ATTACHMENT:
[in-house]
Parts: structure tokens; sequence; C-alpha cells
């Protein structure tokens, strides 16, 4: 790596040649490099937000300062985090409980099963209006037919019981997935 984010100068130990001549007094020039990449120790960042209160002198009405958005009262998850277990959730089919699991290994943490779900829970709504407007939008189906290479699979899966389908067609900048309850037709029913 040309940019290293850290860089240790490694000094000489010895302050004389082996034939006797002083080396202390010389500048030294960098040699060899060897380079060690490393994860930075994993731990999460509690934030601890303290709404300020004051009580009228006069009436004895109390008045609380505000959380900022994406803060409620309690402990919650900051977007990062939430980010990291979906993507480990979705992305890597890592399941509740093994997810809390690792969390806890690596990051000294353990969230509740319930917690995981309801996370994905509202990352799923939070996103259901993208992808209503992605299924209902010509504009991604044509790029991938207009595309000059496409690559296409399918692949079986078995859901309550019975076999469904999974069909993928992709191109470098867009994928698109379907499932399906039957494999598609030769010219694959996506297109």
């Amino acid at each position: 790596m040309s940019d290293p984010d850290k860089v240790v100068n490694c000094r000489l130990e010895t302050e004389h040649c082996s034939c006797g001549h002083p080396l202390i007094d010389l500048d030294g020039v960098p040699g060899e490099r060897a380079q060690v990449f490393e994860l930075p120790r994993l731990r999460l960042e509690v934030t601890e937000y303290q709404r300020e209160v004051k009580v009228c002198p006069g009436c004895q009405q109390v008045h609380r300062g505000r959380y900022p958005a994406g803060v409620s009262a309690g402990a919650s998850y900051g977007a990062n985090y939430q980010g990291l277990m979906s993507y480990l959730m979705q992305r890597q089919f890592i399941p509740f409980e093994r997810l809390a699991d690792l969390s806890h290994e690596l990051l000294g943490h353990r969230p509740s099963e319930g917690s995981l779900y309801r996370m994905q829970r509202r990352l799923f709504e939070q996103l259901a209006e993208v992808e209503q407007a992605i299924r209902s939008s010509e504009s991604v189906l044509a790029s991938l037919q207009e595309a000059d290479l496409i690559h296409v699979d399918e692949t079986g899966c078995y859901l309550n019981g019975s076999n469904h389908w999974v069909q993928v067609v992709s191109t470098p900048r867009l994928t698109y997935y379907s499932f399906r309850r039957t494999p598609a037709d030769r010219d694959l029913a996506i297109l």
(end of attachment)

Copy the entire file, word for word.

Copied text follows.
[in-house]
Parts: structure tokens; sequence; C-alpha cells
């Protein structure tokens, strides 16, 4: 790596040649490099937000300062985090409980099963209006037919019981997935 984010100068130990001549007094020039990449120790960042209160002198009405958005009262998850277990959730089919699991290994943490779900829970709504407007939008189906290479699979899966389908067609900048309850037709029913 040309940019290293850290860089240790490694000094000489010895302050004389082996034939006797002083080396202390010389500048030294960098040699060899060897380079060690490393994860930075994993731990999460509690934030601890303290709404300020004051009580009228006069009436004895109390008045609380505000959380900022994406803060409620309690402990919650900051977007990062939430980010990291979906993507480990979705992305890597890592399941509740093994997810809390690792969390806890690596990051000294353990969230509740319930917690995981309801996370994905509202990352799923939070996103259901993208992808209503992605299924209902010509504009991604044509790029991938207009595309000059496409690559296409399918692949079986078995859901309550019975076999469904999974069909993928992709191109470098867009994928698109379907499932399906039957494999598609030769010219694959996506297109």
């Amino acid at each position: 790596m040309s940019d290293p984010d850290k860089v240790v100068n490694c000094r000489l130990e010895t302050e004389h040649c082996s034939c006797g001549h002083p080396l202390i007094d010389l500048d030294g020039v960098p040699g060899e490099r060897a380079q060690v990449f490393e994860l930075p120790r994993l731990r999460l960042e509690v934030t601890e937000y303290q709404r300020e209160v004051k009580v009228c002198p006069g009436c004895q009405q109390v008045h609380r300062g505000r959380y900022p958005a994406g803060v409620s009262a309690g402990a919650s998850y900051g977007a990062n985090y939430q980010g990291l277990m979906s993507y480990l959730m979705q992305r890597q089919f890592i399941p509740f409980e093994r997810l809390a699991d690792l969390s806890h290994e690596l990051l000294g943490h353990r969230p509740s099963e319930g917690s995981l779900y309801r996370m994905q829970r509202r990352l799923f709504e939070q996103l259901a209006e993208v992808e209503q407007a992605i299924r209902s939008s010509e504009s991604v189906l044509a790029s991938l037919q207009e595309a000059d290479l496409i690559h296409v699979d399918e692949t079986g899966c078995y859901l309550n019981g019975s076999n469904h389908w999974v069909q993928v067609v992709s191109t470098p900048r867009l994928t698109y997935y379907s499932f399906r309850r039957t494999p598609a037709d030769r010219d694959l029913a996506i297109l």